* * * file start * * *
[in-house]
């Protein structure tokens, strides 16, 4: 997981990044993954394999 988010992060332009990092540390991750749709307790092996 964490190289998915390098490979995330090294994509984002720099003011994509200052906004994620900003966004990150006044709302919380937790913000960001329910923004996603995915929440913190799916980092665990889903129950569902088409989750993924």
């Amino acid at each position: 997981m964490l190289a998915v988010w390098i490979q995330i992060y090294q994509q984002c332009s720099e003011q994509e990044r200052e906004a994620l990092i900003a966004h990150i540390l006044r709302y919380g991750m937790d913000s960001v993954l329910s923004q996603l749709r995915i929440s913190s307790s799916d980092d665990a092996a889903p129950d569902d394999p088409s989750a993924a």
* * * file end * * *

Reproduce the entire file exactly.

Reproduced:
[in-house]
């Protein structure tokens, strides 16, 4: 997981990044993954394999 988010992060332009990092540390991750749709307790092996 964490190289998915390098490979995330090294994509984002720099003011994509200052906004994620900003966004990150006044709302919380937790913000960001329910923004996603995915929440913190799916980092665990889903129950569902088409989750993924």
């Amino acid at each position: 997981m964490l190289a998915v988010w390098i490979q995330i992060y090294q994509q984002c332009s720099e003011q994509e990044r200052e906004a994620l990092i900003a966004h990150i540390l006044r709302y919380g991750m937790d913000s960001v993954l329910s923004q996603l749709r995915i929440s913190s307790s799916d980092d665990a092996a889903p129950d569902d394999p088409s989750a993924a």